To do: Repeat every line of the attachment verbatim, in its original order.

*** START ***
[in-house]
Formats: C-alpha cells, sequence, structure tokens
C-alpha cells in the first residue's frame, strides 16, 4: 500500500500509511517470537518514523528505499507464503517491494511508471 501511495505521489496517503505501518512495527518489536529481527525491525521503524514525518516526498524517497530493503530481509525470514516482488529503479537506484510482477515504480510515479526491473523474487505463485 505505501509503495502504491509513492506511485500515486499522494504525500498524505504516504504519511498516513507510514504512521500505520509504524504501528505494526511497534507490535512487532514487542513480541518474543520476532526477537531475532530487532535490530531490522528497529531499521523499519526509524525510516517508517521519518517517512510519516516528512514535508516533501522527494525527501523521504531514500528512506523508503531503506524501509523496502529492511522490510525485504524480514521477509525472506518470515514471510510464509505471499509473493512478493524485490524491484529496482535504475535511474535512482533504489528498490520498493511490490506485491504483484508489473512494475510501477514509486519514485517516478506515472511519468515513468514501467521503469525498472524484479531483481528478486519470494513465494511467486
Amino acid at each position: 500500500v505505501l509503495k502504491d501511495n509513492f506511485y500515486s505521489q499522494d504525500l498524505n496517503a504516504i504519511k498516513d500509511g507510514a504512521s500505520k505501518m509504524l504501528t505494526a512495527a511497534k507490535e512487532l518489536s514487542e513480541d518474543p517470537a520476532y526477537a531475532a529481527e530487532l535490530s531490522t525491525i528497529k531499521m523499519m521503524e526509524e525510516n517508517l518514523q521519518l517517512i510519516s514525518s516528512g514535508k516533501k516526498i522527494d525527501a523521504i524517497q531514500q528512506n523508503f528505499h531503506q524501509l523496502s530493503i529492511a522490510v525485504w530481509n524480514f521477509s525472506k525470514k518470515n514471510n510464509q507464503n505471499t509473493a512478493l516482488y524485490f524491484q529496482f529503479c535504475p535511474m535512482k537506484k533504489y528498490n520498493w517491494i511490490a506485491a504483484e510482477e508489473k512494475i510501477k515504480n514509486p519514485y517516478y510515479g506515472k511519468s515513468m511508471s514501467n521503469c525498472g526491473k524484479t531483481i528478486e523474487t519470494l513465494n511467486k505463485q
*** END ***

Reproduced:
[in-house]
Formats: C-alpha cells, sequence, structure tokens
C-alpha cells in the first residue's frame, strides 16, 4: 500500500500509511517470537518514523528505499507464503517491494511508471 501511495505521489496517503505501518512495527518489536529481527525491525521503524514525518516526498524517497530493503530481509525470514516482488529503479537506484510482477515504480510515479526491473523474487505463485 505505501509503495502504491509513492506511485500515486499522494504525500498524505504516504504519511498516513507510514504512521500505520509504524504501528505494526511497534507490535512487532514487542513480541518474543520476532526477537531475532530487532535490530531490522528497529531499521523499519526509524525510516517508517521519518517517512510519516516528512514535508516533501522527494525527501523521504531514500528512506523508503531503506524501509523496502529492511522490510525485504524480514521477509525472506518470515514471510510464509505471499509473493512478493524485490524491484529496482535504475535511474535512482533504489528498490520498493511490490506485491504483484508489473512494475510501477514509486519514485517516478506515472511519468515513468514501467521503469525498472524484479531483481528478486519470494513465494511467486
Amino acid at each position: 500500500v505505501l509503495k502504491d501511495n509513492f506511485y500515486s505521489q499522494d504525500l498524505n496517503a504516504i504519511k498516513d500509511g507510514a504512521s500505520k505501518m509504524l504501528t505494526a512495527a511497534k507490535e512487532l518489536s514487542e513480541d518474543p517470537a520476532y526477537a531475532a529481527e530487532l535490530s531490522t525491525i528497529k531499521m523499519m521503524e526509524e525510516n517508517l518514523q521519518l517517512i510519516s514525518s516528512g514535508k516533501k516526498i522527494d525527501a523521504i524517497q531514500q528512506n523508503f528505499h531503506q524501509l523496502s530493503i529492511a522490510v525485504w530481509n524480514f521477509s525472506k525470514k518470515n514471510n510464509q507464503n505471499t509473493a512478493l516482488y524485490f524491484q529496482f529503479c535504475p535511474m535512482k537506484k533504489y528498490n520498493w517491494i511490490a506485491a504483484e510482477e508489473k512494475i510501477k515504480n514509486p519514485y517516478y510515479g506515472k511519468s515513468m511508471s514501467n521503469c525498472g526491473k524484479t531483481i528478486e523474487t519470494l513465494n511467486k505463485q